July 30, 2021
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Revising What I Learnt To Forget With TVS Racing

Spending a day at the track, under watchful guidance of pros does wonders to your riding technique

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Revising What I Learnt To Forget With TVS Racing
Revising What I Learnt To Forget With TVS Racing

After being cooked to a medium rare in the blistering Chennai heat, all 19 of us auto media folk were packed into the small media centre of the MMRT. It was just after lunch. TVS Racing’s Harry Sylvester was explaining what gears to take every single one of the twelve corners of the 3.74km track in. “First corner is flat out in fifth gear,” he announced. I heard a few gasps. This was exactly the same feeling I had three years ago when I got a small taste of the MMRT. I unlearnt a lot of mistakes in my riding back then. However, with limited track time, the errors crept in yet again. Thankfully, TVS Racing came to my aid this time around. Here’s what panned over the course of half a day.

It is no secret that TVS boasts of a rich racing pedigree which spans over 36 years. With umpteen national titles as well as international accolades to their name, TVS Racing have invested a lot of resources into unearthing and nurturing talent. To give us a small taste of the same experience, they first called us three years ago for a small media race. The following year, things were taken up a significant notch with the first edition of the TVS Young Media Racer Program. Not to toot our own horn, but our representative, Amar Katkar, made us proud by consistently bagging top three results.

2019 marks the start of the third edition of the YMRP where in we race the race-prepped Apache RTR 200 4V Race Edition 2.0. But before we actually get to racing there is training - not only about how to ride on the track, but also about racecraft. The brilliant teaching faculty comprising of H K Pradeep (former 8-time national off road champion), Harry and TVS’ current factory riders - K Y Ahmed and reigning national road racing champion, Jagan Kumar. The curriculum has not changed much from the first year when Amar undertook the same training.

Track riding is a great leveller of how fast you actually are. There is much more to it than just going around fast in circles. And paying heed to what your instructors are trying to say is the first step. It was difficult for me initially to adapt to the instructions as it is contrary to the wrong riding habits picked up over years, without any formal training. I was able to get rid of a majority of ill though, thanks to good teachers and experienced peers. But as I mentioned previously, I had not been to a racetrack for a while. And in the meantime, I was bitten by the adventure bug. Hence, body posture and braking technique both needed correction.

It was extremely crucial to refresh my markers once again. Thankfully, the no braking session was just the cure for that. With pace dialled down, it was easy to get comfortable with the lines, look out for track hazards and know where the track was resurfaced, especially C1. Even though the entire track had been resurfaced a couple of years back, due to car racing, the fast corners had several bumps to negotiate. Basically, the session was spent in looking as far ahead as possible as we all know the adage, “Your bike goes where you look.”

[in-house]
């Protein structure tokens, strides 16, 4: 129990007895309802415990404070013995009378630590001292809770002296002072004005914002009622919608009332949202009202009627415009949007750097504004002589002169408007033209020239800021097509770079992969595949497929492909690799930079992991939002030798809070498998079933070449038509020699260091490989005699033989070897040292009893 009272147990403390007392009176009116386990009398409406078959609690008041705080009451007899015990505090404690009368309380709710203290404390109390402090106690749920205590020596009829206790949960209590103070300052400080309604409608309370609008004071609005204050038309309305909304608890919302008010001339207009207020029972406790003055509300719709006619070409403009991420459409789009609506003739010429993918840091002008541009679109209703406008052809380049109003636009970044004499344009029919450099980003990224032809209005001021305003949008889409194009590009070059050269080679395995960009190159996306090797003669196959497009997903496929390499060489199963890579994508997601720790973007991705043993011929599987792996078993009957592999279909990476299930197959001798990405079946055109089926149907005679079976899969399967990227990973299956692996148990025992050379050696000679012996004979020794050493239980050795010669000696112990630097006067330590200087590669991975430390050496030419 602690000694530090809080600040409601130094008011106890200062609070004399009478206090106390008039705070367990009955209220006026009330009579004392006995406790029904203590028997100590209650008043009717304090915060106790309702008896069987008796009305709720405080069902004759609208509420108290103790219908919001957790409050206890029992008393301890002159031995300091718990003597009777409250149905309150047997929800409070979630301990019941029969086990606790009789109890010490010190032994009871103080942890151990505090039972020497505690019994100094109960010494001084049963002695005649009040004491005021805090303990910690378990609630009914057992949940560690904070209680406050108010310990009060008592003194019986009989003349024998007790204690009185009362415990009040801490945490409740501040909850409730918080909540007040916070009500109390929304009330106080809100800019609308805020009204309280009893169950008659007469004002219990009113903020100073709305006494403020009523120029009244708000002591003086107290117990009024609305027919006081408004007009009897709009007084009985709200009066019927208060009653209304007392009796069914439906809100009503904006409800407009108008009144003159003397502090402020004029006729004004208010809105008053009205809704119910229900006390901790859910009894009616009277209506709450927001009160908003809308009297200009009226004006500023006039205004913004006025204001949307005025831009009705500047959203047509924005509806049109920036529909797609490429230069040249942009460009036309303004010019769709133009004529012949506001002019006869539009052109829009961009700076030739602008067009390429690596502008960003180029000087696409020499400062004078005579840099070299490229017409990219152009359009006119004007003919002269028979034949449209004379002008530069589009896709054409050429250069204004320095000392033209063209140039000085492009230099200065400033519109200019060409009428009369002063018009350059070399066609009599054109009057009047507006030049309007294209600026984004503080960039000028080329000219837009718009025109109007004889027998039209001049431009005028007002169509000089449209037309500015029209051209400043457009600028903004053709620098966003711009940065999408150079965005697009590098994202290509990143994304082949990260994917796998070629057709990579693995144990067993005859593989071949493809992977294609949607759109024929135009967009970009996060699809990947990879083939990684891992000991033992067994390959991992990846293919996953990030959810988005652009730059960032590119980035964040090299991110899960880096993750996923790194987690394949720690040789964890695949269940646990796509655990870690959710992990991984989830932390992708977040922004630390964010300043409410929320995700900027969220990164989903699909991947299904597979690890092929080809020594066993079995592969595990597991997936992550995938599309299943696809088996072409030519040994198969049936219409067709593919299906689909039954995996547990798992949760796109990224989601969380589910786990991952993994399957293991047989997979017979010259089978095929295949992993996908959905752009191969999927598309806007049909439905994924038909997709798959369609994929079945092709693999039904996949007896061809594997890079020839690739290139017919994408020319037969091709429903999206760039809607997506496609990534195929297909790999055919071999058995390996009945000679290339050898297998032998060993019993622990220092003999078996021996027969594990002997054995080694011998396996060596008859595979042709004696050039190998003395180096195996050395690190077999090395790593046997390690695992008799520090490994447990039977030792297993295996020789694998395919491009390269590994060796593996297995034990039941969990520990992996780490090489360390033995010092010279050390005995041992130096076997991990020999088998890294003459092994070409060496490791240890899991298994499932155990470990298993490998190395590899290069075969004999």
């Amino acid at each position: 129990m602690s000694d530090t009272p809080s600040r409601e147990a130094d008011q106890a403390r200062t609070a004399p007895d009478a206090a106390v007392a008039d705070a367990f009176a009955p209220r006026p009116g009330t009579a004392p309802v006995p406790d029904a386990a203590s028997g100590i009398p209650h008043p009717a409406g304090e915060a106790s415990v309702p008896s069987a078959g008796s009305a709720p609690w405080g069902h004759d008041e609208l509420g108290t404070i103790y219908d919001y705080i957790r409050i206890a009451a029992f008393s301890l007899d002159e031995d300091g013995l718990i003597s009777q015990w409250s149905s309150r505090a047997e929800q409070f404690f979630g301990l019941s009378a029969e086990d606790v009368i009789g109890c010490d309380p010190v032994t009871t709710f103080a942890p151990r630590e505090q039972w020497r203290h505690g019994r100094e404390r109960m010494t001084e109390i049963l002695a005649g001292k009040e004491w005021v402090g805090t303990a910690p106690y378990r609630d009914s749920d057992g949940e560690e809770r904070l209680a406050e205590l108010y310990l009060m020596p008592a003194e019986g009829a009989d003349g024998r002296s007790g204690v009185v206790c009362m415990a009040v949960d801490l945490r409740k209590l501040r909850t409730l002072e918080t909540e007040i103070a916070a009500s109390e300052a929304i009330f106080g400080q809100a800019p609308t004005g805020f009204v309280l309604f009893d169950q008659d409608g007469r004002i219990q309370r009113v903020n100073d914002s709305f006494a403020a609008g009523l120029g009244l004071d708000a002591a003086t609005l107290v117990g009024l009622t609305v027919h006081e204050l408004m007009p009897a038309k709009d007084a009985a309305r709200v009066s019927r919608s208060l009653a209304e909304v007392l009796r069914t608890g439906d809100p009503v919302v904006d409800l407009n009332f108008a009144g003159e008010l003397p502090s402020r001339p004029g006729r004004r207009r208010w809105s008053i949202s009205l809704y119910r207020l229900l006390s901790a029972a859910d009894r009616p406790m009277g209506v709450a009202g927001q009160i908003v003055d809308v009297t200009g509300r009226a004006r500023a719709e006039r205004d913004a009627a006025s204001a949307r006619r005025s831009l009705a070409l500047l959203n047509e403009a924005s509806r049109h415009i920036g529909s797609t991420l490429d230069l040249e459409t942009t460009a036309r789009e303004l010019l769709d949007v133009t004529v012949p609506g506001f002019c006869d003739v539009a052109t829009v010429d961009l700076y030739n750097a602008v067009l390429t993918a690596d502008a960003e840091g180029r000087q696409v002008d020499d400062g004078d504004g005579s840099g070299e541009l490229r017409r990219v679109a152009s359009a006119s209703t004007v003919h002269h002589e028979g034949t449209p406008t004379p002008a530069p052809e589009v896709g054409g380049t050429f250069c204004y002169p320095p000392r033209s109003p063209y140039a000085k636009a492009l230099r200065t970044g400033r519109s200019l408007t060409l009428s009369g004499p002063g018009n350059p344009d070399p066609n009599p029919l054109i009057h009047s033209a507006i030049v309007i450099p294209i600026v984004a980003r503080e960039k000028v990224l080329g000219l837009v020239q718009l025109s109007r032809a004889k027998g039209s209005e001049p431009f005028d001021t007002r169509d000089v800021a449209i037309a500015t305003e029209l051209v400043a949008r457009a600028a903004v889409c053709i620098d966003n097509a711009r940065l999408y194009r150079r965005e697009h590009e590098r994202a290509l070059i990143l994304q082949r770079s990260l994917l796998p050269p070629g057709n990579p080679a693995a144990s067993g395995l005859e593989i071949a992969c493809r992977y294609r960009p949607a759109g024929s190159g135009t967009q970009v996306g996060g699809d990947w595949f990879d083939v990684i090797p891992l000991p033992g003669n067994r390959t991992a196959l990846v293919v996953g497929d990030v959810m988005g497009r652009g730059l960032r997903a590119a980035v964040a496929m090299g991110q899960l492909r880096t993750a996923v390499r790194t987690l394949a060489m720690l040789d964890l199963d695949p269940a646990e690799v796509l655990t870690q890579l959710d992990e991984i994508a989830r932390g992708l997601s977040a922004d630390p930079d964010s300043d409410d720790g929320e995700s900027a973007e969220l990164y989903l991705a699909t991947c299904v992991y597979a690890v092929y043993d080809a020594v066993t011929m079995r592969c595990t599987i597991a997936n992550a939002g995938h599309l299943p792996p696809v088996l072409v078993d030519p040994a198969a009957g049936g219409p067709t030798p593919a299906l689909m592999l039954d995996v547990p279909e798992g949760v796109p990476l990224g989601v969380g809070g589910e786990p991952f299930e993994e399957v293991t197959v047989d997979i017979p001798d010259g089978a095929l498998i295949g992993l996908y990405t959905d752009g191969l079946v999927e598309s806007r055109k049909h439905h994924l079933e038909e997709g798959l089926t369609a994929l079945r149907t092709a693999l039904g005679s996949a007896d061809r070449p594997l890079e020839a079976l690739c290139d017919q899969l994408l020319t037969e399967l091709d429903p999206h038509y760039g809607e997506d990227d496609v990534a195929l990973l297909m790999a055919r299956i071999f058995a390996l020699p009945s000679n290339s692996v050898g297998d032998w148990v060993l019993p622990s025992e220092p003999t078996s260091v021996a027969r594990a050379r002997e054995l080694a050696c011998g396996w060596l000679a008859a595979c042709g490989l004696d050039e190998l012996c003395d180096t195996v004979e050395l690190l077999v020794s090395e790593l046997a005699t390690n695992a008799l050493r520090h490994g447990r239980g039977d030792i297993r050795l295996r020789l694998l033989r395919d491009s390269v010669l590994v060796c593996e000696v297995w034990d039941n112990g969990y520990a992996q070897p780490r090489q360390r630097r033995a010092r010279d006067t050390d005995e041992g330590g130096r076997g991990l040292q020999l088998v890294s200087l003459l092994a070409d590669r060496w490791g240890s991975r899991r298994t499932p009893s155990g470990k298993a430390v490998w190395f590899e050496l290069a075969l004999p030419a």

With Harry’s coaching in the classroom followed by trailing Ahmed on the track, I was getting the hang of it. With every lap, my confidence grew. Harry constantly kept reminding us to brake, slide our butts off for the upcoming corner, get off the brakes and then turn in. And all of this should take half the time it took you to read the above sentence. More so, it should be a smooth process, one motion flowing seamlessly into the other.

Braking, rather late braking has always been my weakness. I have struggled with the action of bite into progression, which should be seamless. Now, even though the extra drag that my huge torso offers did help me slow down drastically, I struggled with the progression bit of the process. Jagan saw me struggle and adviced, “Look further ahead and just brake one or two metres earlier.” Apparently, I was becoming a bit conscious of my braking frailties, distracting me from where I should be looking.

Only 15 of us would make the grid for the main event and that meant selection time. However, that was to come after a 20-minute practice session where they let us lose. With the MMRT and the Apache 200 to ourselves, each one of us tried to implement whatever we had learnt and improve our timings. There was only time for us to set three fast timed laps during our qualifying session. As all of us were divided into batches of three, I awaited my turn as I was drawn right at the end. The heat was beginning to affect most of us and I feared running out of steam when my time arrived.

Gladly, that was not the case as not only did yours truly qualify and became eligible to race in the upcoming season, but also bagged the fastest lap of the weekend. Yes, the pot-bellied rider set the quickest time over the course of the day.

The first round of our series takes place in June at the Kari Motor Speedway in Coimbatore. There has been a banter going around Instagram (follow Powerdrift’s Varun Painter and News18’s Manav Sinha) with my fellow participants where each one of the fast boys are already preparing our excuses in case we don’t win. Well, I guess we are becoming racers after all!

Source: zigwheels.com

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